Lane County Businesses Without EmployeesDecember 17, 2018 The 21st century brought with it new additions to the common economic vocabulary. More than ever, people want to know about things like the growth of contingent work, “side gigs,” or “1099 workers” (for the name of the IRS form that independent contractors complete). These questions can be difficult to answer for a number of reasons, but one of the largest barriers is a lack of data, especially compared with the businesses that employ workers.
The foremost source of data on independent contractors, partnerships, and other businesses without employees is the Census Bureau’s Nonemployer Statistics program, which produces data down to the county level.
The most recent available data is from 2016, which our State Employment Economist Nick Beleiciks recently took a look at. Start there to learn more about who nonemployers are and who is included. Let’s take a look at the local composition of businesses without employees.
Lane County Average for a Non-Portland County
Lane County doesn’t look too different from the state outside of Portland, but some interesting nuggets of information are hidden in the overall numbers.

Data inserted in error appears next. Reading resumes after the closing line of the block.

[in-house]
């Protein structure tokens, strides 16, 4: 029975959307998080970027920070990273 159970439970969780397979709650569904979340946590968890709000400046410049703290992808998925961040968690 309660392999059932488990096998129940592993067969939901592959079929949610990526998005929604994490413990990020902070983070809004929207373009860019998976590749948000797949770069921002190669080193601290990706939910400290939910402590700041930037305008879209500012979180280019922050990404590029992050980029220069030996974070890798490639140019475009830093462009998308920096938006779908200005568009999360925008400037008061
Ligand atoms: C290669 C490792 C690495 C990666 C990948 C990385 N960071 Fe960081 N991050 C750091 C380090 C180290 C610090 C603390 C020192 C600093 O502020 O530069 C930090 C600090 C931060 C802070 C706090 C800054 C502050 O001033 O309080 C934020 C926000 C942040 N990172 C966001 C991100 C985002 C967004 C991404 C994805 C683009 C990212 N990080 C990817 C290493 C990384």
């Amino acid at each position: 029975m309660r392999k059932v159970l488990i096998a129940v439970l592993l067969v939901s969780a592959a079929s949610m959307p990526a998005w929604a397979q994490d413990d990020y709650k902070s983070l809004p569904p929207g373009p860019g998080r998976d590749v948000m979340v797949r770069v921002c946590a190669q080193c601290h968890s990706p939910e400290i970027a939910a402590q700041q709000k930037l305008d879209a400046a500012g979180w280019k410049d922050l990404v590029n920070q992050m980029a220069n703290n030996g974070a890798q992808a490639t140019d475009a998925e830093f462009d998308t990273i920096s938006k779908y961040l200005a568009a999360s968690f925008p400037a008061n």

The top three fastest growing sectors were the same as the state, although in a different order. Transportation and warehousing grew at a slower but still substantial rate – ride-hailing apps operated only briefly in the period before the Eugene City Council changed the rules applying to the companies in 2018.
Wholesale trade and accommodation and food services grew faster than the state. That may be a result of local energy around food entrepreneurship, although without more specific industry data, it’s difficult to say.
Information and construction establishments were both below their 2012 levels, although growth in the years since 2016 may have reversed the trend. Keeping an eye on these numbers when new data are released could help tease out if independent contractors in these sectors are recovering.